New Zealand: Wellington bus drivers vote for indefinite strike
4 October 2018
Wellington bus drivers voted last week to strike from October 23 if private bus companies, Tranzit Group and Uzabus, fail to conclude a new collective agreement with the Tramways Union.
Off-peak commuter services in Wellington, Hutt Valley and Porirua were cancelled as drivers held a stopwork meeting on September 26, following months of unsuccessful negotiations. More than 230 voted in favour of the proposed strike, with only three voting against.
The meeting declared no-confidence in the Greater Wellington Regional Council (GWRC), the body responsible for awarding contracts to the bus companies. The GWRC, led by former Labour and Green Party MPs, handed over 60 percent of the region’s bus routes to Tranzit, while previous bus operator NZ Bus had its share of services reduced to 28 percent. Uzabus took over buses in nearby Kapiti.
Transport workers are joining other sections of the working class, including nurses, public servants and teachers, to oppose more than a decade of austerity measures. The New Zealand Educational Institute (NZEI), the primary teachers’ union, announced the same day that teachers and principals had voted “resoundingly” to reject the latest pay offer from the Labour Party-led government.
Transport workers face a political struggle against years of privatisation and cost-cutting imposed by successive Labour and National Party governments with the assistance of the trade unions. Regional councils manage the delivery of public transport by contracting private operators who profit out of providing services. Labour Party-run councils in Wellington and Auckland have played a key role in this process.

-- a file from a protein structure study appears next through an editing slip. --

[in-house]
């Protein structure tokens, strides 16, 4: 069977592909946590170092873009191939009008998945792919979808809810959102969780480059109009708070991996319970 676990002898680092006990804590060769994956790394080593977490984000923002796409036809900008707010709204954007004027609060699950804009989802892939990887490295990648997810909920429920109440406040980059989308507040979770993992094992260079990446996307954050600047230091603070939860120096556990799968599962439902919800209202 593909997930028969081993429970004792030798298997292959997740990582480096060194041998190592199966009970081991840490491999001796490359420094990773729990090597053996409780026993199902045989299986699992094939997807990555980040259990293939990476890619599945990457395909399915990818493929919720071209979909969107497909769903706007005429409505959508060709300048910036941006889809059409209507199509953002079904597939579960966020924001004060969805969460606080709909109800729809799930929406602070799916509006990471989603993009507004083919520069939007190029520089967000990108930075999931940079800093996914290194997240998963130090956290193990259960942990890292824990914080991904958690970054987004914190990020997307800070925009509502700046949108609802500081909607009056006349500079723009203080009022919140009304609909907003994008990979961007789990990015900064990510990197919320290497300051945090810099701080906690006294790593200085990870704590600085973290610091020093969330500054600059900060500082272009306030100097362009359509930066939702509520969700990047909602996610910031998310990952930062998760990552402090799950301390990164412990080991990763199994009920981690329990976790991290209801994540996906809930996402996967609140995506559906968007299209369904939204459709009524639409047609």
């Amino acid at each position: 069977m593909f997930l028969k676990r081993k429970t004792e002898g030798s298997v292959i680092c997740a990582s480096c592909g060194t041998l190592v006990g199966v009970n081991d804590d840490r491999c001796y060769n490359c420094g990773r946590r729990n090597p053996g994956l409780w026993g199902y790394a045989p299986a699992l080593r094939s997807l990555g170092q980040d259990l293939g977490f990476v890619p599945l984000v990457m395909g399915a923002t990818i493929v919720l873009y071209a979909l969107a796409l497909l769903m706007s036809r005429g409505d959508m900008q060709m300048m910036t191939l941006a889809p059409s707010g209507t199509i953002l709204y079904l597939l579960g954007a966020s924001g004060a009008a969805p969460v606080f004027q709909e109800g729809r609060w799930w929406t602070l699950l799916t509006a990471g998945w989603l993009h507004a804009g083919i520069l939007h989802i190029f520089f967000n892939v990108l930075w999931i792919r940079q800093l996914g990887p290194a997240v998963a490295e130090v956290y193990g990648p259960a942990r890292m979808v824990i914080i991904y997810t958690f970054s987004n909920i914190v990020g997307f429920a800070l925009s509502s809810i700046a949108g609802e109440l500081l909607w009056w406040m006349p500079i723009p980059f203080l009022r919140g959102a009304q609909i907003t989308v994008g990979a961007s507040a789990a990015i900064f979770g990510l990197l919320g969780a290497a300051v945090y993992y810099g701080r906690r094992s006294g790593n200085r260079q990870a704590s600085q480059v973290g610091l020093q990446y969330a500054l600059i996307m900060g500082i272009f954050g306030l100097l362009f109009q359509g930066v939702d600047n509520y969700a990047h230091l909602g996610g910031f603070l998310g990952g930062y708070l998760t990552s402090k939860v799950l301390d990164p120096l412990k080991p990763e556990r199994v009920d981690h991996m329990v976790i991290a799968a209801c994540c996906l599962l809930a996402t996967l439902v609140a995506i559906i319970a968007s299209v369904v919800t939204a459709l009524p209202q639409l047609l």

The GWRC launched its revamped bus operation on July 15 with a new fleet, changed timetables and restructured fares. The private operators’ profits have been ratcheted up through reduced services and attacks on workers’ wages, jobs and conditions.
Tranzit declared it would abolish late night, weekend, overtime and public holiday penalty rates. NZ Bus, the previous operator, paid drivers a base rate of between $18.65 and $19.35 an hour, just above the minimum wage of $16.50, plus penalty rates. Tranzit has employed new drivers on a flat rate of $22 an hour, with no penalty rates.
NZ Bus made 240 drivers redundant as a result of the change of bus operators. Many experienced drivers refused to sign up to Tranzit, which has imposed harsh working conditions, including 13–14 hour shifts and split-shifts. According to media reports, Tranzit subsidiary Tranzurban has called the police against union officials attempting to speak with drivers.
However, far from opposing these attacks, the Tramways Union has suppressed strike action while seeking to bring Tranzit to the negotiating table to reach a deal for a new contract. In July, the union called a limited work-to-rule by drivers in the Hutt Valley over the work rosters, while keeping the bus system operating. Drivers in nearby Wellington were kept at work.
At a public event attended by Prime Minister Jacinda Ardern in April, union official Graham Clark declared that drivers would set up pickets in June and July to prevent Tranzit buses from leaving the depots. Wellington commuters would have to “get used to walking,” Clark warned. In the event, none of this actually took place.
Underlining the union’s corporatist position, on September 19 it took out a full-page advertisement in the Dominion Post, appealing to the GWRC to “listen to the drivers” and pressure the companies to “negotiate a fair deal.” It emphasised that union members had front-line experience and knowledge that could “help fix” the fiasco caused by the new bus schedule “if their union is involved.”